Tate: Fresh start works wonders

Tate: Fresh start works wonders

Sunday’s merciful end to an eight-game losing streak cast a refreshing light on the Illini basketball operation.

The remainder of this 14-10 season will be viewed differently in the wake of a 60-55 win at Penn State because the freshmen have earned, for the first time, a key role in pressurized finishes.

The plebes were coming off one of their least-impressive performances in the 75-63 home loss Tuesday to Wisconsin, playing collectively 45 minutes and contributing five points, four rebounds, two assists and nine fouls. In the previous road game at Indiana, they went 4 of 15 from the field with six turnovers.

Who could have imagined Sunday that the season-long scoring leaders — Rayvonte Rice, Tracy Abrams and Joseph Bertrand — would go without a point in a first half that ended 31-31? Bertrand never did score, and Abrams made up for two earlier misses by converting two free throws at :12.

The freshmen took over, Kendrick Nunn and Malcolm Hill handing coach John Groce a reward for their first start ... a triumph that drew Illinois even with the Nittany Lions at 3-8 in the Big Ten cellar.

Young guns

Five UI plebes, used previously only as subs, broke out with 23 points and 12 rebounds in the first half alone, and finished with 38 of the 60 points on 14-for-26 shooting while committing one turnover.

Nunn had been somewhat consistent of late, scoring at least four points in the last 11 games but hadn’t attained double figures before catching fire with 19 in 31 minutes, by far his longest stint.

In combining for 30 points, Nunn and Hill matched the experienced 1-2 punch of Penn State’s D.J. Newbill and Tim Frazier.

This isn’t the same Newbill that Illinoisans saw in the 75-55 UI romp in Champaign, the Newbill who was ejected for whacking Nunn on the back of the head. The talented Philadelphian, who spent a season at Southern Mississippi before returning home, was in an early-January funk, and went scoreless in the follow-up game against Minnesota as he fouled out in 14 minutes.

He’s been on a roll ever since with 135 points in seven games, and received Big Ten honors a week ago. It appeared at times that he would be too much for the Illini to handle Sunday, but that was before the Big Thaw.

Left cold

To be fair, these teams competed impressively in a seesaw contest for 30 minutes. Penn State jumped out 16-7, the Illini roared ahead 31-22 before Frazier went on a binge, and the scoring pace continued hot and heavy.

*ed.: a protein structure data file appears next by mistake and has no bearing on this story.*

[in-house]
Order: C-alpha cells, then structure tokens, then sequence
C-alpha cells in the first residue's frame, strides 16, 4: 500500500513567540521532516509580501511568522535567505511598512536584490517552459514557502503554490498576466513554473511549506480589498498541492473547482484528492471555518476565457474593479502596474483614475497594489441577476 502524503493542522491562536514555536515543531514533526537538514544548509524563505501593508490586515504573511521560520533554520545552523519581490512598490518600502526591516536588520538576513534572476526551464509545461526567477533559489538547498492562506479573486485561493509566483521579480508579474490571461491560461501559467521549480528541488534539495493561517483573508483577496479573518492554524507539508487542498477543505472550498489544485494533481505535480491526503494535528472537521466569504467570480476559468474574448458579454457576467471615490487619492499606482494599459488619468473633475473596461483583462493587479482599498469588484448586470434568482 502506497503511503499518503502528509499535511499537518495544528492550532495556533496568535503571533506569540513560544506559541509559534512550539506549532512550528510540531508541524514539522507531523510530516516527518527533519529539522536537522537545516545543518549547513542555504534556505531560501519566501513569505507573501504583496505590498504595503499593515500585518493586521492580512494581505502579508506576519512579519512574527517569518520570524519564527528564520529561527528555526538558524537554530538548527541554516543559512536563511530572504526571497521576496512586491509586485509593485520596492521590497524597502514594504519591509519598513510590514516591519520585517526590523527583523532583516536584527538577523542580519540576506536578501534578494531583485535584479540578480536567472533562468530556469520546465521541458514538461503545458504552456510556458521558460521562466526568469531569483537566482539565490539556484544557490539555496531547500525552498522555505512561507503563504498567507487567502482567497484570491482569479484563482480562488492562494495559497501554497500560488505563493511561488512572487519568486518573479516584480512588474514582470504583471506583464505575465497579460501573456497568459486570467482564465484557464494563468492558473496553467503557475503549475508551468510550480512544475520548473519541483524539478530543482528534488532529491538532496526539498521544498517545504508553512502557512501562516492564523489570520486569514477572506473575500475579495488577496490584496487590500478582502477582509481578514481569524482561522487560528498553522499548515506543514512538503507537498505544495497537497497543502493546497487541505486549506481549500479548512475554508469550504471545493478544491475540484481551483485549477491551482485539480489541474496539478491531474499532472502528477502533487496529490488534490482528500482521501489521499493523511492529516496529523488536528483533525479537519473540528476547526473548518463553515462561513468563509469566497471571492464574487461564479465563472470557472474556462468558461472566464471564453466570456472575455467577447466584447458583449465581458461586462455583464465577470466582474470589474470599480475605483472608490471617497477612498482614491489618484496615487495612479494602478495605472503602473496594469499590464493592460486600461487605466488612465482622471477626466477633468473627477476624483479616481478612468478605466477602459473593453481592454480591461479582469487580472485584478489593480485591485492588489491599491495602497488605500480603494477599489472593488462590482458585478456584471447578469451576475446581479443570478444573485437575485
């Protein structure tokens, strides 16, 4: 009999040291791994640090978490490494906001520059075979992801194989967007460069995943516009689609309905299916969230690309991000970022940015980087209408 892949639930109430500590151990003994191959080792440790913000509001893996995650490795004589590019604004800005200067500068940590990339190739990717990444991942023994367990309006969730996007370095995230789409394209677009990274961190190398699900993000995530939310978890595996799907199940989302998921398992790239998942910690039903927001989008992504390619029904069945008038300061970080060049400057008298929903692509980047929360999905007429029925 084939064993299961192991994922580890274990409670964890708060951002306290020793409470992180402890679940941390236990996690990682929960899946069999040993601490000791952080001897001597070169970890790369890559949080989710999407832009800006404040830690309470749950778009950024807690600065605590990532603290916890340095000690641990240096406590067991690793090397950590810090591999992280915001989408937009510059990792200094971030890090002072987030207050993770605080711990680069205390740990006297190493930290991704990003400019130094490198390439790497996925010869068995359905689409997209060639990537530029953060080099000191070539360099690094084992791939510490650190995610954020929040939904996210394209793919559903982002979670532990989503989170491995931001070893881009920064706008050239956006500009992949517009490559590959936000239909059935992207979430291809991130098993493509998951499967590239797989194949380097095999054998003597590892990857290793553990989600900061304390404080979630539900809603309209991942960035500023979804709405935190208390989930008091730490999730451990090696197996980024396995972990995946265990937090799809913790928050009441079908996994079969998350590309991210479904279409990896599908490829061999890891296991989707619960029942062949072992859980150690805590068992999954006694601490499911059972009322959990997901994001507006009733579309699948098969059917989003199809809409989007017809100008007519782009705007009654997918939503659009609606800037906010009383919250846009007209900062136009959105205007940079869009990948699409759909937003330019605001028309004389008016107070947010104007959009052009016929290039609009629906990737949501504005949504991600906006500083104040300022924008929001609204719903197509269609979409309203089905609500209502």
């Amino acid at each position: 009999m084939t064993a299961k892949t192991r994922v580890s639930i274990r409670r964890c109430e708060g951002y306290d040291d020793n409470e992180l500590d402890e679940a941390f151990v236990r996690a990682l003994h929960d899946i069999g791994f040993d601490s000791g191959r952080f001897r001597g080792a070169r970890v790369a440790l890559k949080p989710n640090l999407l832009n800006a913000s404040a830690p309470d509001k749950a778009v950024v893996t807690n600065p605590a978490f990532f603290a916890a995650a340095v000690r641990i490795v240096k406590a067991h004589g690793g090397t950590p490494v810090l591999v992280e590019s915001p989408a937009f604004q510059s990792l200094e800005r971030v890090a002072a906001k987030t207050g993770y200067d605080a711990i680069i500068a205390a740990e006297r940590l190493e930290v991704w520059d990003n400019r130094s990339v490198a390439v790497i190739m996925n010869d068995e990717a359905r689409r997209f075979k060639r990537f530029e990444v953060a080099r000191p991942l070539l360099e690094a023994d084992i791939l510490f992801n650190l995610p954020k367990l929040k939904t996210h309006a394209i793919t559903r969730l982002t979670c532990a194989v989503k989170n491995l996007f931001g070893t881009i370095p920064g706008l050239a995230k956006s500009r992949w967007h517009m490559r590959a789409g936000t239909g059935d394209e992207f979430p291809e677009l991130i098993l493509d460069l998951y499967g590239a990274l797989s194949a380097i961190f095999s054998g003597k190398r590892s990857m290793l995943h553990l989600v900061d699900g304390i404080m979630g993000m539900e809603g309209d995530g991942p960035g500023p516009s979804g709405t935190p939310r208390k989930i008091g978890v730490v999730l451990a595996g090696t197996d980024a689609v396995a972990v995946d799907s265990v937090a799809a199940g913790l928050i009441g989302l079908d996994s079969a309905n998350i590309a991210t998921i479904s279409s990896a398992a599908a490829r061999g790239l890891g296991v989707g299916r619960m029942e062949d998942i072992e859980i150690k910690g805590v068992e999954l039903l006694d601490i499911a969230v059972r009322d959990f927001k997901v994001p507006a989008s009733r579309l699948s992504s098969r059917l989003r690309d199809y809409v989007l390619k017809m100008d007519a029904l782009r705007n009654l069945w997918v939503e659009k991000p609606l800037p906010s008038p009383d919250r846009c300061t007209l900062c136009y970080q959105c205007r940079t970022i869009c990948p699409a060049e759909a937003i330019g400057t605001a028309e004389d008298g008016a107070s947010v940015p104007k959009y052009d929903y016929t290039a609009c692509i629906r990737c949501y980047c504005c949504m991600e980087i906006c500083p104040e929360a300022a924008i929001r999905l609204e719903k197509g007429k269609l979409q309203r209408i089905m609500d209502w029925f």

Just think: 50 points in 30 minutes isn’t bad. But then came the Big Thaw. Both teams wobbled in the home stretch.

After Newbill’s 15-footer sent Penn State ahead 52-49 with 9:44 to go, the Nittany Lions produced one free throw in the next 9:30. That’s all. In slightly less than a quarter of play, they missed six shots, had two others blocked by Nnanna Egwu, committed two turnovers and missed two free throws.

You’d never say the Illini backed in, not when they were playing such stern defense, but they needed every stop. They regained the lead, 53-52, on baskets by Hill and Nunn outside the 5-minute mark, got a free throw from Rice at 4:21, and breathed easy when Nunn’s clutch trey created a 57-53 margin at :22.

Look again. In that crucial 91/2 minutes leading into the waning seconds (Newbill scored a layup at :14), the home team produced a single point, and the only Illini field goals on either side came from Nunn and Hill.

There’s significance here, in that Groce has been reluctant to use his freshmen in late-game situations. Said the coach:

“The decision to start them was made two days ago. It was a combination of two things. Nunn and Hill are making fewer defensive mistakes, and it gave us experience off the bench with Joe (Bertrand) and Jon (Ekey). We gave 10 players double-digit minutes and we needed every one of them to contribute.”

The Illini Nation outcry is clear: Damn the torpedoes. Full speed ahead with those athletic rookies.

Loren Tate writes for The News-Gazette. He can be reached at ltate@news-gazette.com.